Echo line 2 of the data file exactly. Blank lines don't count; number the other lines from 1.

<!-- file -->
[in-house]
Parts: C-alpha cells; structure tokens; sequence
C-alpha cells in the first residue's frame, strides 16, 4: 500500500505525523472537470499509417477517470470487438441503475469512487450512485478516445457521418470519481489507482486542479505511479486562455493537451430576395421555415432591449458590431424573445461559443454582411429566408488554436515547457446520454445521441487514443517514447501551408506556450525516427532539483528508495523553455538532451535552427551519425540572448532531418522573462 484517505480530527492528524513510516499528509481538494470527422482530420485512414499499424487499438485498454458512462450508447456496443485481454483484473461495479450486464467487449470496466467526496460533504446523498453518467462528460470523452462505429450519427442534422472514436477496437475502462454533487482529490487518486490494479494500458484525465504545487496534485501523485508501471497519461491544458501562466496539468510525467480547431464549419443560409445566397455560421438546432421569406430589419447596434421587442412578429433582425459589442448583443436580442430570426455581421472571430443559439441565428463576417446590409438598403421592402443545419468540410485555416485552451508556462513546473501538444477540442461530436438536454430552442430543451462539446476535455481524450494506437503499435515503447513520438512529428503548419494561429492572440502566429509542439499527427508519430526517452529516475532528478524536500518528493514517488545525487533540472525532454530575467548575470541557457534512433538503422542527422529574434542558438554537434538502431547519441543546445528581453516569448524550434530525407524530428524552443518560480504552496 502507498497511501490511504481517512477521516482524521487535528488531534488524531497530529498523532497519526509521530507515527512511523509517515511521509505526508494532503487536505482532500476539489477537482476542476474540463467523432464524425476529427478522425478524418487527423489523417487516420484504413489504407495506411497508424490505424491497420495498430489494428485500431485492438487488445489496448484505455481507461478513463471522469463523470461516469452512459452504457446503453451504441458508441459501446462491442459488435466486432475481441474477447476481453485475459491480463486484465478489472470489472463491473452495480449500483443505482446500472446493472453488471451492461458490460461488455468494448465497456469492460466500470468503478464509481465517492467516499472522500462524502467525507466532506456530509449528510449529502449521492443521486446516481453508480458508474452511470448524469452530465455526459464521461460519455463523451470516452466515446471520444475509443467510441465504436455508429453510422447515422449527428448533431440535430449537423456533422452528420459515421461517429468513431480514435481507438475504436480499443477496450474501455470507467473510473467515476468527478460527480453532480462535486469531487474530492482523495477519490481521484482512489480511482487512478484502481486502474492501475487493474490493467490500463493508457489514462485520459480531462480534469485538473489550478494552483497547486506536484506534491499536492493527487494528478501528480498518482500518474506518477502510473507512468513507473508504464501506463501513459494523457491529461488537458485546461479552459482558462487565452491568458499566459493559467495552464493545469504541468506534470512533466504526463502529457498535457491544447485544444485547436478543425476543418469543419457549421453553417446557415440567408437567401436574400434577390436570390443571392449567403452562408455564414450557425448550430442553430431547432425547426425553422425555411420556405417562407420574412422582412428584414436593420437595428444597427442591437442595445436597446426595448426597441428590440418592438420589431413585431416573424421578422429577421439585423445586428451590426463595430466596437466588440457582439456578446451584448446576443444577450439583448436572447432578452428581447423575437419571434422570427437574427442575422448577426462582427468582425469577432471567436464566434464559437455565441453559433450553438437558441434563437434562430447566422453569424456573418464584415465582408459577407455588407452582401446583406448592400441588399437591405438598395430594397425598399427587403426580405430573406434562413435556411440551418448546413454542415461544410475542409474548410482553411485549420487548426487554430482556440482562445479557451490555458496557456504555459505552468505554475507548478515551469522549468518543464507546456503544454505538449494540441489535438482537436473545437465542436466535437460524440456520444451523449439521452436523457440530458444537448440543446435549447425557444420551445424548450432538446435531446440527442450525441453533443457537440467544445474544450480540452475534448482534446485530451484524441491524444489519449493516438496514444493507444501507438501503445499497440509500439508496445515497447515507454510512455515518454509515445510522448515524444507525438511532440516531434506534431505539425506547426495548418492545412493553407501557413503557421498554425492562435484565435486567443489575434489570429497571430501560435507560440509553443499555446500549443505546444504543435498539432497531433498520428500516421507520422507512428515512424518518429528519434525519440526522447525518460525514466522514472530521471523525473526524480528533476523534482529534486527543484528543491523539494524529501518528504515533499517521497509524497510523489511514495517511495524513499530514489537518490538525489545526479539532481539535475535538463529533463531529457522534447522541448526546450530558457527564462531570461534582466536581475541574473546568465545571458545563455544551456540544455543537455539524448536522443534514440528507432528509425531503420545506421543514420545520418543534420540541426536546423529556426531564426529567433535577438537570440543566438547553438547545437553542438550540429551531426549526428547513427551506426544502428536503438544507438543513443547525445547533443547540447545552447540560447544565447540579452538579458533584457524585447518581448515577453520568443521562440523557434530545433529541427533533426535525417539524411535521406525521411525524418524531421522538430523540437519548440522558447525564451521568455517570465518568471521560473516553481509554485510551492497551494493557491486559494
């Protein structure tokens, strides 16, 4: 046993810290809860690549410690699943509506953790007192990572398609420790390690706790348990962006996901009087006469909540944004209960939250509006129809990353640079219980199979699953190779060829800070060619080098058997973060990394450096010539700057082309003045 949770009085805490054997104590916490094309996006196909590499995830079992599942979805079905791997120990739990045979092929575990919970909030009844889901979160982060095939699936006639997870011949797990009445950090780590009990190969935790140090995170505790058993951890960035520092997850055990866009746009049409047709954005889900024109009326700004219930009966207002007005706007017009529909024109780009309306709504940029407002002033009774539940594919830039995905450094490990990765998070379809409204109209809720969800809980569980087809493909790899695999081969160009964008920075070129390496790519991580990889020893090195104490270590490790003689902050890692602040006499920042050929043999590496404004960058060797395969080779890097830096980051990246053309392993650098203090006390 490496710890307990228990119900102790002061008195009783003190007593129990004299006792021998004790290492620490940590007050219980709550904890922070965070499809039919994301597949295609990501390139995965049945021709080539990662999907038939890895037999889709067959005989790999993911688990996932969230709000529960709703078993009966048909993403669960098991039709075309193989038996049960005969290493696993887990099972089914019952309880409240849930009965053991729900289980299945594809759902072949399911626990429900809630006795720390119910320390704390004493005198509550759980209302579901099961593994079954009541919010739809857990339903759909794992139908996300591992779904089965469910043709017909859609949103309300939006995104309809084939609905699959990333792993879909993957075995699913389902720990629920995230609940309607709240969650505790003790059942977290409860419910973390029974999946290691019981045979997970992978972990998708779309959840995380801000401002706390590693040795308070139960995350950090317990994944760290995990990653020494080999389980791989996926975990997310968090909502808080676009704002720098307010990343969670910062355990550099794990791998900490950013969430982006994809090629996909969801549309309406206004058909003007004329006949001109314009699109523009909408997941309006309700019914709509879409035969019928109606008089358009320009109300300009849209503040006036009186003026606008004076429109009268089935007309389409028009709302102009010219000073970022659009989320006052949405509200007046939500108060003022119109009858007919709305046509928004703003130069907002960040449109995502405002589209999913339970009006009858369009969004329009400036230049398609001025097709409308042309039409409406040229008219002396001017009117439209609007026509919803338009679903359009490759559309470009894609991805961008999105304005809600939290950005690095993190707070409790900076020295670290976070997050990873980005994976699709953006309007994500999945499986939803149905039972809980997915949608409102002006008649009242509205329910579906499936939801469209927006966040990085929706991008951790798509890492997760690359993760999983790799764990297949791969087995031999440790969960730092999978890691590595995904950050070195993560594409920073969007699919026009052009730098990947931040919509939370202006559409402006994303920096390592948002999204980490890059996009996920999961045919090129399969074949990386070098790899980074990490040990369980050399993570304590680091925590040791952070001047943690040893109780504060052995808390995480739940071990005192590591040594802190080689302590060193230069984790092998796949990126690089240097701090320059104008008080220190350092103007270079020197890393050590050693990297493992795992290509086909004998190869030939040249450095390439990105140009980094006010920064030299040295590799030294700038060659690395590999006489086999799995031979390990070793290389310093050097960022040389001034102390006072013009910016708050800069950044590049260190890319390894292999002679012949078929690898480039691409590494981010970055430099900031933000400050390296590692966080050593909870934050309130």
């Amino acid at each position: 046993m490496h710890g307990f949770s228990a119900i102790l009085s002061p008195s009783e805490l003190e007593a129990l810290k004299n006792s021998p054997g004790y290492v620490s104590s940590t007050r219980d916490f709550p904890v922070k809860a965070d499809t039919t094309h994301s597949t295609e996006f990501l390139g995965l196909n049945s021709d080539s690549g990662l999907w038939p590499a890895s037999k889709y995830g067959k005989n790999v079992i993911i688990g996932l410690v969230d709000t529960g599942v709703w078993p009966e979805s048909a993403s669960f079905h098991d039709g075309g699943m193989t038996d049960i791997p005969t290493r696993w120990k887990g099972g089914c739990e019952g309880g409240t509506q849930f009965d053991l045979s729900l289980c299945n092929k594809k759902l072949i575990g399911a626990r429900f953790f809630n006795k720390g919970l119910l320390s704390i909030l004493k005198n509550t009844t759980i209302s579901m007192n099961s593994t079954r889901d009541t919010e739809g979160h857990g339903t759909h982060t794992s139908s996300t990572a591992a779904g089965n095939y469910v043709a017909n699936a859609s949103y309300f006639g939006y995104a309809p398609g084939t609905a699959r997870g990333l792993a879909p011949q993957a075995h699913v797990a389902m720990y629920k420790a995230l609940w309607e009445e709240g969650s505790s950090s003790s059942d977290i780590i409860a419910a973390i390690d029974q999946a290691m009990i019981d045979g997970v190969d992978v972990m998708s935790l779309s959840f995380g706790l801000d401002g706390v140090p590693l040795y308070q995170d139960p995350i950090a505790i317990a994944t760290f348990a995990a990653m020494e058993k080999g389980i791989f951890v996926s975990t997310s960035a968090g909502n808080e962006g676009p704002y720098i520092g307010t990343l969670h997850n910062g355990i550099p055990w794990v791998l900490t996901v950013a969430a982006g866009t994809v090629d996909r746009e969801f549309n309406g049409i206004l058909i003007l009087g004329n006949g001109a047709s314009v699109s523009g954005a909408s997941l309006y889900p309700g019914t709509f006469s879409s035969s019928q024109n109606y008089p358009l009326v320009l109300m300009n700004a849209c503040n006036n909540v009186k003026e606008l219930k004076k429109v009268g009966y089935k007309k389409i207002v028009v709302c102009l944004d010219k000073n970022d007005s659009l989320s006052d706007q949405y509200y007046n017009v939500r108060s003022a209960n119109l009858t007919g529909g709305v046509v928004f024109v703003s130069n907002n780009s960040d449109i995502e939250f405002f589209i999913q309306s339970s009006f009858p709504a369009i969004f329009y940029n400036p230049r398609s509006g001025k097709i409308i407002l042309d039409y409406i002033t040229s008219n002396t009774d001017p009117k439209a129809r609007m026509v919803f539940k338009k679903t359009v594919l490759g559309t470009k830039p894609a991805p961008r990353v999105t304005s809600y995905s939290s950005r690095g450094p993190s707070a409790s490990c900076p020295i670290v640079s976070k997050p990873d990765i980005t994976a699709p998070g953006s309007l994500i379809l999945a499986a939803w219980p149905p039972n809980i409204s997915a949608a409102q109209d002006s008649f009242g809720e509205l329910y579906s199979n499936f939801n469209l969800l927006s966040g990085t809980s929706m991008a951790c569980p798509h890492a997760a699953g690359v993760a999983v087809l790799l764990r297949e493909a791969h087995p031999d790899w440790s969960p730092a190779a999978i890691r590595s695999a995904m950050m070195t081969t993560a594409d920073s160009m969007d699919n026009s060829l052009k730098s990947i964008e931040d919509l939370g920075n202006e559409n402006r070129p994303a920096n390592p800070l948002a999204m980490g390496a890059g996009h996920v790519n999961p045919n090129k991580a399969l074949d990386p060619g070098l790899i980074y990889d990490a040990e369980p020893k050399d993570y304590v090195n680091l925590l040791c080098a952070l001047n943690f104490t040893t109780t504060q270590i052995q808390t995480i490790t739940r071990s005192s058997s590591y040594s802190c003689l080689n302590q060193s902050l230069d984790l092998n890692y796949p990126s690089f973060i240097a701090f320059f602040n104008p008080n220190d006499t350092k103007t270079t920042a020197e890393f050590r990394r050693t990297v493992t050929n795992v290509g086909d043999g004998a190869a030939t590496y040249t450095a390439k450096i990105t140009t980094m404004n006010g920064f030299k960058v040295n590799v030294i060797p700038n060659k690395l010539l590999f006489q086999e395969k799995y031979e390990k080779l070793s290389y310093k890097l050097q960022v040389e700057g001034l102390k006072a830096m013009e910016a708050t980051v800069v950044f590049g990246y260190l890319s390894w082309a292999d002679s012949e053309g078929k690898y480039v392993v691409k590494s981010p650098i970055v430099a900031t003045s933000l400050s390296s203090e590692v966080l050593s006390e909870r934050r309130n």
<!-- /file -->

Parts: C-alpha cells; structure tokens; sequence